The 7 of us were divided into 2 groups by Bao Bao. The 4 Americans which were friends of one group was grouped into one. I was in the other group with a mother-and-son. So there were the three of us in my group. We were required to clean panda's bed, and the whole floor. First we had to separate bamboo leaves from poo. Then the caretaker will collect the poo and weigh it. You don't need to feel disgusted thinking about poo. In cold weather, as Bao Bao had explained before, panda's poo doesn't smell at all. He proofed to be hundred percent correct. Besides, Bao Bao said also, panda only digests 20% of their food. So basically what comes out is just bamboo.
I watched my team mates rake the floor and then panda's bed. The other raked the outer corners and then the inner corners. Hmmm... "These people must have never do housecleaning," I thought to myself. But... shouldn't labor cost be higher in America than in my home country? Considering on that matter, they should be more expert in housecleaning than the middle high of my people who can just leave everything to one even two maids for one household. So? Why can't these Americans see that by raking the floor first and then panda's bed, they put their previous work into vain, because the dirt from panda's bed drops on the already raked clean floor. After that they would have to rake the floor again. That would make three steps of process. Hence, more time.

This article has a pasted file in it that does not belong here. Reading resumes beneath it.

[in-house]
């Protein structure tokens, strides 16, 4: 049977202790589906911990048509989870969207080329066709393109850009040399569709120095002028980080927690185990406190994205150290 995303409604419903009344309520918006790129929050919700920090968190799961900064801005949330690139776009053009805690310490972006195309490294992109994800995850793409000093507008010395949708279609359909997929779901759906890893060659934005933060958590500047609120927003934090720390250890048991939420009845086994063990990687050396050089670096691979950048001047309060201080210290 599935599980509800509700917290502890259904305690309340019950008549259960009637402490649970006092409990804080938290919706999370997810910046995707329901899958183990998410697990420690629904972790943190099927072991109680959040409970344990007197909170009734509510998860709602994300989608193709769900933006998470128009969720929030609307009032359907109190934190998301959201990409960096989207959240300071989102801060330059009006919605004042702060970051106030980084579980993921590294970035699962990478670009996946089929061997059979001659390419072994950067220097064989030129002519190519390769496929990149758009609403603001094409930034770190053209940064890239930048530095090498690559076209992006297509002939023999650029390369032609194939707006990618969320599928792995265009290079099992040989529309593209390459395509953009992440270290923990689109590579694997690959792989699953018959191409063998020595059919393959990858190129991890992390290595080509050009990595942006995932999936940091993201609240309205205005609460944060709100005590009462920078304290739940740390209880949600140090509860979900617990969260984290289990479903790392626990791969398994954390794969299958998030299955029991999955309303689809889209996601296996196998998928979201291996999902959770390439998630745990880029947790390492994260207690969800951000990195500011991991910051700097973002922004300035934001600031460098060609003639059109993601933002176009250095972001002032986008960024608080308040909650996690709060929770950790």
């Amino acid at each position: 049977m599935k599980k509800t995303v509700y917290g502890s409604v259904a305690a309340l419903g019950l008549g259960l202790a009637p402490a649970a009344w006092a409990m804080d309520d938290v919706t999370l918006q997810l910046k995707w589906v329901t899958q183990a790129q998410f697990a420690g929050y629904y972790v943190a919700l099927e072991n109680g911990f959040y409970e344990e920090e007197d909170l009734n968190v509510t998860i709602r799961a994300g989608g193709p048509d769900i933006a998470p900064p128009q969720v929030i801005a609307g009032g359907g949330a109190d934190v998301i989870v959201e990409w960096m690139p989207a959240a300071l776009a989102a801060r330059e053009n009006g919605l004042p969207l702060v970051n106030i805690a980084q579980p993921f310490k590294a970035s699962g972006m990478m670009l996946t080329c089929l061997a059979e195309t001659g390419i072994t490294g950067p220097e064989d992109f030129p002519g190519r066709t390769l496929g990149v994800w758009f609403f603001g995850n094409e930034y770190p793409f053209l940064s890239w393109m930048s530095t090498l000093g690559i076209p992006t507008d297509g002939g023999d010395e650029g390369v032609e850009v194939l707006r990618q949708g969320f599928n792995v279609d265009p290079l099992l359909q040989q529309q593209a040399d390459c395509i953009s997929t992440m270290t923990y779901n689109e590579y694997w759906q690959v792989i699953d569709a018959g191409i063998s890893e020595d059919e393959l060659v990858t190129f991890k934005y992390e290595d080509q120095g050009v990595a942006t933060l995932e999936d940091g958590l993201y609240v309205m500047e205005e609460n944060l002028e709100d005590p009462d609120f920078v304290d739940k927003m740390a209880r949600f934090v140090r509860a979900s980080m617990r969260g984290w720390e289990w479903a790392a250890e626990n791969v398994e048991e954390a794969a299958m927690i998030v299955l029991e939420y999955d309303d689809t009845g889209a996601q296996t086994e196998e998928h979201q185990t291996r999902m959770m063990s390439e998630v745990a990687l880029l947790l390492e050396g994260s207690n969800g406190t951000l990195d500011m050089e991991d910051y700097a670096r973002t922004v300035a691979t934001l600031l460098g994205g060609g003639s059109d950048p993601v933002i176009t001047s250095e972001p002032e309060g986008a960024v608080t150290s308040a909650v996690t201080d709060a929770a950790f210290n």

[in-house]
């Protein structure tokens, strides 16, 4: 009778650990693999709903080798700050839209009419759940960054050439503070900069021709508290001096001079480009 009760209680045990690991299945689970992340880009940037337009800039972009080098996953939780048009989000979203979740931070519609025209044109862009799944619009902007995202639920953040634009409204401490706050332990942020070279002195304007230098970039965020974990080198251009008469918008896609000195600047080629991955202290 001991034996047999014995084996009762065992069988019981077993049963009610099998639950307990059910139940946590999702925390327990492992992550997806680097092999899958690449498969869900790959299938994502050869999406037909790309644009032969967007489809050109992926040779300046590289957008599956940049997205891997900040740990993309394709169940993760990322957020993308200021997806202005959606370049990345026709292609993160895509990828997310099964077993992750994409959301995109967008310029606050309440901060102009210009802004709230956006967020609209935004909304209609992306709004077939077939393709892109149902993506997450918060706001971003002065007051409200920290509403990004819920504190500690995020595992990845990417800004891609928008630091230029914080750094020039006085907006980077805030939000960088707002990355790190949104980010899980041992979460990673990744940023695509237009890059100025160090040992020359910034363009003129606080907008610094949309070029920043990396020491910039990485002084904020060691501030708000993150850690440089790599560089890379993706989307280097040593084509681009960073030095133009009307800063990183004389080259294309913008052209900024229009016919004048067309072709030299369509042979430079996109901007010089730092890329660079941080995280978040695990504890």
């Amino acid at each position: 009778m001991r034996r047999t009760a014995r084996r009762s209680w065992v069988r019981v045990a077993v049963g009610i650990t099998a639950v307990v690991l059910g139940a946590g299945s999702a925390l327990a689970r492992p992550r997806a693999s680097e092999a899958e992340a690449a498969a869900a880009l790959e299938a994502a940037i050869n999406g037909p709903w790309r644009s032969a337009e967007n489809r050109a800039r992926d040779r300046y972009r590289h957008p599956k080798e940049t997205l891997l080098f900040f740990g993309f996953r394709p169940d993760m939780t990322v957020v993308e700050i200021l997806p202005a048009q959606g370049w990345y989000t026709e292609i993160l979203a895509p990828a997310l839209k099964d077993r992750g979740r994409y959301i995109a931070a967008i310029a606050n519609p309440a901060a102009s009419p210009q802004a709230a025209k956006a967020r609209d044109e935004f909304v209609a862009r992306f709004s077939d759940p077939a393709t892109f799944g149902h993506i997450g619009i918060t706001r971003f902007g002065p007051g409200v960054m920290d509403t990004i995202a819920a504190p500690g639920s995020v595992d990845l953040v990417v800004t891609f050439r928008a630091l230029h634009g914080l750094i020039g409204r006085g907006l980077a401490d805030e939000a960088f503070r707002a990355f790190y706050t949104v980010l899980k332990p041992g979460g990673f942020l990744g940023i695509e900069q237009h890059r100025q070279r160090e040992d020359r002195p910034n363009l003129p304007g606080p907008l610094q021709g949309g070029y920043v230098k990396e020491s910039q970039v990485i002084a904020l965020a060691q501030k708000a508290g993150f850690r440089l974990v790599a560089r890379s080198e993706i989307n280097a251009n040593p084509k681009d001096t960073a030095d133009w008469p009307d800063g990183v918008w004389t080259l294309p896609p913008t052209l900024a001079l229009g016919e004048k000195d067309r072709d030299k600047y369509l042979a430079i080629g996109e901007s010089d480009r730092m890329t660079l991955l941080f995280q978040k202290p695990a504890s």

Same is it with moping the floor starting from the outer corner into the inner corner. By them time you mop the inner corner, you will bring the dirt passing the outer corner which makes the previous mopping job of mopping the outer corner pointless.
Of course I did my best doing the most efficient process in my theory. In the end, my team which consisted of 3 members, was finished far before the other group of 4 members.